The Best Foods To Eat After Having Your Blood Drawn

Blood draws can happen for a variety of reasons. Your doctor might take blood as part of your routine checkup. Blood is also typically drawn when looking for diseases affecting the body. 

However, blood draws might not be part of your healthcare at all, but rather done for the health of others. According to the American Red Cross, 6.8 million people in the U.S. donate their blood to save lives every year. They also note that about 40% of blood and blood components come from donors.

Blood draws for medical reasons might only require a vial or two of blood, but a blood donation includes giving a pint of blood when you donate, states the Mayo Clinic. The American Red Cross notes that the blood donation process takes about 8-10 minutes, and the person is seated while the donation is made. You might feel some of the side effects of donating blood afterward, including fatigue or dizziness.

Since you're giving out your precious nutrients, it's important to eat specific foods to help replenish your red blood cell supply. Some of the best foods include those high in iron and B vitamins. We'll explain what some of these foods are so you can have them on hand for your next blood draw.

Stock up on foods rich in iron

Iron is an essential mineral needed for making hemoglobin, which is a protein found in red blood cells. It's used to carry oxygen from your lungs to all the other areas of your body, according to the National Institutes of Health Office of Dietary Supplements. When you have your blood drawn, eating foods rich in iron can help to replenish your iron supply since low iron can make you feel weak and tired, per the Mayo Clinic.

The American Red Cross states that two types of iron are gained from food: heme and non-heme. Heme iron is readily absorbed in your body and found in meats like chicken, poultry, beef, and pork. Non-heme iron is plant iron found in foods like spinach, peas, broccoli, and sweet potatoes. Both types of iron will help replenish your blood's stock, but heme is more easily absorbed than non-heme. However, combining the two types of iron into one rich meal can give you more bang for your buck, advises the American Red Cross.

Eating them together is only one of many ways to maximize your iron intake, though. According to Michigan State University, adding in some vitamin C can help you absorb more non-heme iron. Therefore, consider having a spinach salad with a few bell peppers or tomatoes thrown in. You can also season your sweet potato and chicken with a pinch or two of chili pepper.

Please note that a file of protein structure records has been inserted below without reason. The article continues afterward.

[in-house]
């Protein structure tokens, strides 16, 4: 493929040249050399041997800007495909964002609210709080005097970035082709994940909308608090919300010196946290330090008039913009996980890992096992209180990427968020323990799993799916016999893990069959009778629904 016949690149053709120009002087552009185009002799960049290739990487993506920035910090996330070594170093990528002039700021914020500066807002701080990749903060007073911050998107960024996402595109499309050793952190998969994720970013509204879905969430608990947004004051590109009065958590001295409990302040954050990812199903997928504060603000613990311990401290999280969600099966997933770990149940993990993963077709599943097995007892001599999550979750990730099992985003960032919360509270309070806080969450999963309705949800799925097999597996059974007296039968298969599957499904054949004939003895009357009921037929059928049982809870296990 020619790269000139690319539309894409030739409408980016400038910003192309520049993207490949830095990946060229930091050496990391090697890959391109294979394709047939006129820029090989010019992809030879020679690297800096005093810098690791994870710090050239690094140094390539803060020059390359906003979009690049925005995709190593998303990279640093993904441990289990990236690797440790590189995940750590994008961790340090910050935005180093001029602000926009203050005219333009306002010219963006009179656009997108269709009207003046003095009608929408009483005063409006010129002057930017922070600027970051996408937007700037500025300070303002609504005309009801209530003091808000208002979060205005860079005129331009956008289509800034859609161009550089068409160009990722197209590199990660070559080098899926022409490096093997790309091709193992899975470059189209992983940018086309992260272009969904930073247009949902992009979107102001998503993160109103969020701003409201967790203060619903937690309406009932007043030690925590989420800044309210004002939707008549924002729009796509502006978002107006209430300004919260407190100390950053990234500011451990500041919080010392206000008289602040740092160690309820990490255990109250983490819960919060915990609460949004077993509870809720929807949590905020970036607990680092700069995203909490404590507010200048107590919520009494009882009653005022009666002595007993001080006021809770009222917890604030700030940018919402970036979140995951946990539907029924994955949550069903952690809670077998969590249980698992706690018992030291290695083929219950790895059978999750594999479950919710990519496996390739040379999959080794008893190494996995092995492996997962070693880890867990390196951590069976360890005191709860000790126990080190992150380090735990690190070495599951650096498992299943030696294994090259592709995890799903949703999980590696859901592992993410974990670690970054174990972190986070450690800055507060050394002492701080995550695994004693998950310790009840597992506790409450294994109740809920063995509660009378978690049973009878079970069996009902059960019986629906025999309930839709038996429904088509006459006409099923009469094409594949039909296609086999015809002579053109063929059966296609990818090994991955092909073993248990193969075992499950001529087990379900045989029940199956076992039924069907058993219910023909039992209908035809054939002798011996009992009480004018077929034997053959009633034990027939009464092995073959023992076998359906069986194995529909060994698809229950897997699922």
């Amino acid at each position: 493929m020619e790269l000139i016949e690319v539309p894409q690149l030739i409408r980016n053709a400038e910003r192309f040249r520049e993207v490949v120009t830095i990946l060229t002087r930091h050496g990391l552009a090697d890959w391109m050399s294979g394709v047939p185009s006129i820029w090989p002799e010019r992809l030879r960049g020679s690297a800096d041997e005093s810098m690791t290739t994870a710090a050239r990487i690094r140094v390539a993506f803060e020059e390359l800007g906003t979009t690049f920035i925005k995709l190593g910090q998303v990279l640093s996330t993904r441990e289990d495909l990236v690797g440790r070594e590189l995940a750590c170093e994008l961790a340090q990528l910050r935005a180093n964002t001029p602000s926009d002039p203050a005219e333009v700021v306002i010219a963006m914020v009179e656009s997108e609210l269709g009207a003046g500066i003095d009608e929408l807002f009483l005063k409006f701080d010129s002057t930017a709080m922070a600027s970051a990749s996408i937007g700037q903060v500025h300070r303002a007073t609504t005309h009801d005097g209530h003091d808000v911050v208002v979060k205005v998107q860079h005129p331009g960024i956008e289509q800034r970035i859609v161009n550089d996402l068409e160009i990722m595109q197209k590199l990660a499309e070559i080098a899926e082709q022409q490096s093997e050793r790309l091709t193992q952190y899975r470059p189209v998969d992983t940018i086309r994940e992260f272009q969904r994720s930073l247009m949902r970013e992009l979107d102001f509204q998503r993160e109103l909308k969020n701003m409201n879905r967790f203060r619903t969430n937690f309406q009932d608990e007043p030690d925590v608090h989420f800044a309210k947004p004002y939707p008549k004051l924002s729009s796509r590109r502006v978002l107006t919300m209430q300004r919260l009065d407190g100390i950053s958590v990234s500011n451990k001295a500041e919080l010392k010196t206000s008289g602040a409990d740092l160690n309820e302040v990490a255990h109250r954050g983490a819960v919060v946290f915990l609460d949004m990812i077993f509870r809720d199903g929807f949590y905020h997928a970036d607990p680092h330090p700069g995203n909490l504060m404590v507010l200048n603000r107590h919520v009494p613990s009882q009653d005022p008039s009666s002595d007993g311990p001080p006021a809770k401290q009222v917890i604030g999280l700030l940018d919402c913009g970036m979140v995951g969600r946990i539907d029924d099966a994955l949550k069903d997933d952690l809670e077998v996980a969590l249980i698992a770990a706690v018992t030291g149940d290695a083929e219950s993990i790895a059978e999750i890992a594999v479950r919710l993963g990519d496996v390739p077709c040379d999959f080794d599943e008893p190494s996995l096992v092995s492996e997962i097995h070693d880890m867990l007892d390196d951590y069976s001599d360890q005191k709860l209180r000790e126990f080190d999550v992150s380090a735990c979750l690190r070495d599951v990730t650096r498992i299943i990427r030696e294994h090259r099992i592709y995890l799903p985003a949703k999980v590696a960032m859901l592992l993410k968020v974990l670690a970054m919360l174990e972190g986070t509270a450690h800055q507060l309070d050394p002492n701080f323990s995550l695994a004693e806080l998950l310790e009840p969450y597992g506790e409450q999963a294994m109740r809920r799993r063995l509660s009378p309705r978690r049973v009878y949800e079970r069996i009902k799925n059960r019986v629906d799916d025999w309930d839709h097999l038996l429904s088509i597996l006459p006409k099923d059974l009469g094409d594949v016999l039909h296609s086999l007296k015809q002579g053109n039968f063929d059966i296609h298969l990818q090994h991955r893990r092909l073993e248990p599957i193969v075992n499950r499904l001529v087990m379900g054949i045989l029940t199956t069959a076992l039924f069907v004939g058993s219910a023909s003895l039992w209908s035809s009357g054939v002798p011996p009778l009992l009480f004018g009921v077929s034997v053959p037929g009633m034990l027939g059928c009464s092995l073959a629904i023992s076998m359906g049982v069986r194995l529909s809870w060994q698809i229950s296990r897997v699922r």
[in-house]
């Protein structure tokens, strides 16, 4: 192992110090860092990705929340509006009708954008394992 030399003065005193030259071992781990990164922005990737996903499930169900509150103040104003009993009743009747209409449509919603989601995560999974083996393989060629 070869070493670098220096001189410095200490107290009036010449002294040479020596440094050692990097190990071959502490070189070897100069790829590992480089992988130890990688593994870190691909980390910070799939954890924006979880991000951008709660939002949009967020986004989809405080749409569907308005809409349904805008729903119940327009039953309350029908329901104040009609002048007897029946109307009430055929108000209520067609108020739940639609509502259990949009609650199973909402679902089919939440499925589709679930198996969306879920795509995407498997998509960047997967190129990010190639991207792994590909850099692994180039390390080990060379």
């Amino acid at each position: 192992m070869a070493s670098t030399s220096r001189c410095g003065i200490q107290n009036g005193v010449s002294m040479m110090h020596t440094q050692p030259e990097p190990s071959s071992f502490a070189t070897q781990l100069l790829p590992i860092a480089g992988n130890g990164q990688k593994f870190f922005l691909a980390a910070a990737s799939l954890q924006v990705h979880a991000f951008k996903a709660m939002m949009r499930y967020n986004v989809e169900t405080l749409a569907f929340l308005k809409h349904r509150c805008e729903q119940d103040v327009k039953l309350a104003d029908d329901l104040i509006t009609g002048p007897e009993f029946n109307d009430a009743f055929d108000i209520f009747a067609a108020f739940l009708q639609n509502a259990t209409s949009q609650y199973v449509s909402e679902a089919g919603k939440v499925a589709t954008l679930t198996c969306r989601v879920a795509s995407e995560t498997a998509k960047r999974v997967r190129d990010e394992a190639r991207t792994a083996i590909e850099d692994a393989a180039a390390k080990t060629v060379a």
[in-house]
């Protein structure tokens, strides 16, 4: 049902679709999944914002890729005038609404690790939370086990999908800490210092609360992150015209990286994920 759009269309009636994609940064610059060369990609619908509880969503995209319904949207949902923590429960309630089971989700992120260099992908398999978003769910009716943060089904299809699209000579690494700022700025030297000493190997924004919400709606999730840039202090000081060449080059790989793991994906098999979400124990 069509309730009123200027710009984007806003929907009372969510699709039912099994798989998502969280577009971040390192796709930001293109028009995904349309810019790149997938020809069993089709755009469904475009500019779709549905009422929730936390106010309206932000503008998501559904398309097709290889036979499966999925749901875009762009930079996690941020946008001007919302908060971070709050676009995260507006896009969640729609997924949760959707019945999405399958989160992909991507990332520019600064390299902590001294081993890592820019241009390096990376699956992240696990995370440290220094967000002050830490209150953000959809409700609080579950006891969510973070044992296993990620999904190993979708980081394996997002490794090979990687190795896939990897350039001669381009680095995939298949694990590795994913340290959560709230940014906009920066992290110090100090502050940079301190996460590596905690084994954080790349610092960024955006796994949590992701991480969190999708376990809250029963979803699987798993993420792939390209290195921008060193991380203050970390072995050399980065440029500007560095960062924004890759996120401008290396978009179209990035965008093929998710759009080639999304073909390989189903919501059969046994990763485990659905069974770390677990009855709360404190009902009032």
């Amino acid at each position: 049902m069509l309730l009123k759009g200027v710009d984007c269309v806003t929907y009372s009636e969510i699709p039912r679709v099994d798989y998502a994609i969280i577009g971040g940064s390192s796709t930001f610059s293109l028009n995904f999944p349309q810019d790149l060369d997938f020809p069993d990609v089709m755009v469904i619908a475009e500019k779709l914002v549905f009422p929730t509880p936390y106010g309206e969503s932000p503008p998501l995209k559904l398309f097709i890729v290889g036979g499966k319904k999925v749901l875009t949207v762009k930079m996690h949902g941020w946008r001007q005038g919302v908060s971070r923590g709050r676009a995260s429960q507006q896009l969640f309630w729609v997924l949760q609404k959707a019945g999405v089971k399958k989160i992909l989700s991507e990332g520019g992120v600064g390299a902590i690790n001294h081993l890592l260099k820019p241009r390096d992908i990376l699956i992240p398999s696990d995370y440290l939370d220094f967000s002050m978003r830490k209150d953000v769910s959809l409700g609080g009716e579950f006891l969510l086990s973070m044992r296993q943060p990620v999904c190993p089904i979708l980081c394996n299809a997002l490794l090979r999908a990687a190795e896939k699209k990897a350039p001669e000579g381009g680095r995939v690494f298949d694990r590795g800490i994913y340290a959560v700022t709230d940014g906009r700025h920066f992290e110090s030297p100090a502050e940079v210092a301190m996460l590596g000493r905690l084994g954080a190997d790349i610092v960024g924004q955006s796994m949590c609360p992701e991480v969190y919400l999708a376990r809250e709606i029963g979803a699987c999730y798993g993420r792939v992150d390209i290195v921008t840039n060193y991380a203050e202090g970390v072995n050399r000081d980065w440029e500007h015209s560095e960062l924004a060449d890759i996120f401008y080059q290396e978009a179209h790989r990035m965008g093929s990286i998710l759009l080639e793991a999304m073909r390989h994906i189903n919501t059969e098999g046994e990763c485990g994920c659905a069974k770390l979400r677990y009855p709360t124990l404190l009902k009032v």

Enjoy foods high in B vitamins

Another major player in the creation of red blood cells is the B vitamins. This group includes eight essential vitamins like folic acid and B12, explains Healthline. Specifically, folic acid and B12 are needed to create and grow red blood cells. Not having enough of either can lead to anemia.

You can pump up your folic acid by eating dark leafy veggies, beans, peanuts, and fresh fruits. Harvard T.H. Chan School of Public Health also notes that bread, cereals, and rice are fortified with folic acid. Your B12 vitamins can be found in meat, fish, eggs, and dairy, according to Healthline. For example, animal livers are nutrition-packed, so how about having a meal of liver and onions? You can also get your B12 by loading up on some Greek yogurt with banana or eating a few cheddar cheese wedges. Making an omelet can also boost your B12 intake.

Research published in 2008 in Transfusion Medicine says that levels of other B soluble vitamins like B6 and biotin are also necessary for those first-time and repeat donors. Make a meal out of it by including B vitamins with your iron-rich foods. Try sprinkling some beans and whole grains into your chicken and sweet potatoes. Or you can also load up on a meaty pasta.